Flying Lotus: Flamagra

“Flamagra” is the sixth studio album by eccentric hip hop/jazz producer Flying Lotus. It’s the follow-up to 2014’s “You’re Dead!” and is the end of a five-year hiatus that saw very little new Flying Lotus music being released. The Brainfeeder founder is one of my favorite artists ever with his 2010 album “Cosmogramma” being one of the most exciting and inventive albums I’ve ever heard. The cluttered, glitchy yet spacious production was full of texture and was a crazy amalgam of jazzy, sample-based instrumentals.  It was on his early albums the FlyLo forged a sound that would later evolve into much of the output that his label Brainfeeder produces. The psychedelic electronica/jazz/hip hop label has been on the forefront of musical innovation and has provided a platform for artists like Thundercat, Kamasi Washington and Miguel Atwood-Ferguson to explore some more experimental and interesting sounds.

I’ve been waiting a long time for Flying Lotus’ latest album and after listening to it over and over again I have to say I’m a tad disappointed. Every new FlyLo album seems to bring the listener to uncharted musical waters and pushes some sonic boundary, but on “Flamagra” I don’t really think that’s the case. While listening to it all I can think of is how I could pick any recent Brainfeeder release and find the same spacey, slightly off-kilter electronica that is found on almost every inch of “Flamagra.”

The back end of this album is kind of tough to get through as FlyLo just seems to hit you with short filler beat after short filler beat that consists of the same rhythmic drum patterns and ambient string/keyboard melodies with slight variations from track to track. Even the guest vocalists on the back end of this record don’t succeed in making the songs interesting as the mix seems to do the best it can to blend these voices into the ambiance behind them.  At the end of the album, all I can say I really got out of it was some musical motifs that had yet to be fleshed out in any meaningful way.

That’s not to say the album didn’t have some great moments. The song “Takashi” is one of the most exciting songs I’ve heard this year. The track just builds and evolves in such a fun way with layers and textures filtering in and out until your head just starts spinning at light speed. The track “Actually Virtual” with Shabazz Palaces is another highlight that is an actually psychedelic track that tries to be weird instead of just lulling you into a trance. Songs like these remind me of what FlyLo is capable of making which makes the rest of this album that more of a bummer to listen to. I feel like if I had come into to this never listening to a Flying Lotus or anything off of Brainfeeder before I would have been pretty impressed but instead I was just left thinking of what could’ve been.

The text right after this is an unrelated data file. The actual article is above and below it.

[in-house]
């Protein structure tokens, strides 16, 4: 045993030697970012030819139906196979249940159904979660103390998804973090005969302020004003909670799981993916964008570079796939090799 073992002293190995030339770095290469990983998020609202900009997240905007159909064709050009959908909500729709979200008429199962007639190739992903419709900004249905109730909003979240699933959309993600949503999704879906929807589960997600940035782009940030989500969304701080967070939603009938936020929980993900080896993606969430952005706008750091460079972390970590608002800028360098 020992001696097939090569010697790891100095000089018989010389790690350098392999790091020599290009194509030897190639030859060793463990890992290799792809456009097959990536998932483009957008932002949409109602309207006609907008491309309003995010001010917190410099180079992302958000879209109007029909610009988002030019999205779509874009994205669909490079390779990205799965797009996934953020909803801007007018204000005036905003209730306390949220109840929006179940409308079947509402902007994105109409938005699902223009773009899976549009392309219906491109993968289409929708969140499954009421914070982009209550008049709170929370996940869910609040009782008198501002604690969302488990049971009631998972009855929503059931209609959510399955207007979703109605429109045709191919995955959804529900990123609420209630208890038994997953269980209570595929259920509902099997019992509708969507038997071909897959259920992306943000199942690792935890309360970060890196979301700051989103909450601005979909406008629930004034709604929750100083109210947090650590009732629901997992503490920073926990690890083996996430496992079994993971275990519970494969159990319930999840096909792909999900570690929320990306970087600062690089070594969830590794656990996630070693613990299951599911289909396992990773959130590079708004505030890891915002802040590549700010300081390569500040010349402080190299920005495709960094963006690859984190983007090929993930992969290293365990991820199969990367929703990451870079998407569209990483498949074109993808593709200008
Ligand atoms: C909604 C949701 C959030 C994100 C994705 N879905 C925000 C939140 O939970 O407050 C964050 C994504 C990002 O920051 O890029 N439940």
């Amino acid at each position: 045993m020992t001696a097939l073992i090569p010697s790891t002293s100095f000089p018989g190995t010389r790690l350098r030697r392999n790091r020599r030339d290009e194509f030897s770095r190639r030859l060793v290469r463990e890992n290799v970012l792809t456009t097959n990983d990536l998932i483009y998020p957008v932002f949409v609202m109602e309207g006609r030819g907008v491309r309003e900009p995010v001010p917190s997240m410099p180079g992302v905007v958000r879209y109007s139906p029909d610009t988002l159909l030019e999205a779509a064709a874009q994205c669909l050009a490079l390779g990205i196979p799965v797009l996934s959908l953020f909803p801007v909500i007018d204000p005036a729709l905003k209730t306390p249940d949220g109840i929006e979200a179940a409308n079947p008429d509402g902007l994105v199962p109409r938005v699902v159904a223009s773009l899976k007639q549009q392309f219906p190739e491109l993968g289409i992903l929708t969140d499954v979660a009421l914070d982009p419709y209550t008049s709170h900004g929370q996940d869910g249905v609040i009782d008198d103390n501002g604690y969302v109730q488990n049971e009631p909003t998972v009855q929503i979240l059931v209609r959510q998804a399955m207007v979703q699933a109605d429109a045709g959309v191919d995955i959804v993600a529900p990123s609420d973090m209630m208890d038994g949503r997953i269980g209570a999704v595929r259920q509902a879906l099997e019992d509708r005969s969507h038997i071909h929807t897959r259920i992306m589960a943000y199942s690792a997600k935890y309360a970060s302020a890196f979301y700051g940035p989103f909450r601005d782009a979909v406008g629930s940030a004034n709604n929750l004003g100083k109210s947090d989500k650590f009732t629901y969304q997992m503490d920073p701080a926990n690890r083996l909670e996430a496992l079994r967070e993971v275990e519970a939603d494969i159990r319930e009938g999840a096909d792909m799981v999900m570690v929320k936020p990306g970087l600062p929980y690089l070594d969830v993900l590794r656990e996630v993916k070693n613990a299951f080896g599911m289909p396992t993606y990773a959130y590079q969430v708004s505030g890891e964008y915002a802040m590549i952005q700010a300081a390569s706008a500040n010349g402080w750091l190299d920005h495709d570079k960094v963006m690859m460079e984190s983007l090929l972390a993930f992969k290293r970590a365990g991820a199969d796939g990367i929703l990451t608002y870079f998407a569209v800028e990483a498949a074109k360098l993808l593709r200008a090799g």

There are a few themes that seem to run throughout the album. Fire is the most obvious considering how often it’s directly referenced, with some more subtle themes of overcoming pain. My thinking is that FlyLo is viewing fire as a tool with a dual purpose, to either hinder or help you in overcoming obstacles. You could use to hurt yourself and others or you could use it to help warm and sustain you and those around you. It’s a cool idea but I just wish it represented in a more concise and sonically interesting manner.

If you were to cut a lot of the fat from this album I’m sure you would be left with a really solid album but for now, skipping through to my favorites will have to do. The album starts off relatively solid but has it progresses the songs get less interesting and my attention begins to drift off which isn’t something I’ve experienced listening to a FlyLo album before. On a never-ending quest to evolve one’s sound into something completely different you’re bound to hit bedrock and I think that’s what Flying Lotus has done on this most recent release. After creating groundbreaking instrumentals for over a decade he has nowhere left to go.

About Charles Rehder

Your favorite Minnesotan. You can find Charles meticulously cleaning his records or eating Takis on the couch. Many said his career in music ended after middle school band, but he's here to defy expectations by proving it didn't end with the tenor saxophone. Charles is an avid listener of Kanye West, Mac DeMarco, Parquet Courts and many others. Hopefully he can help you find your new favorite tunes.

View all posts by Charles Rehder →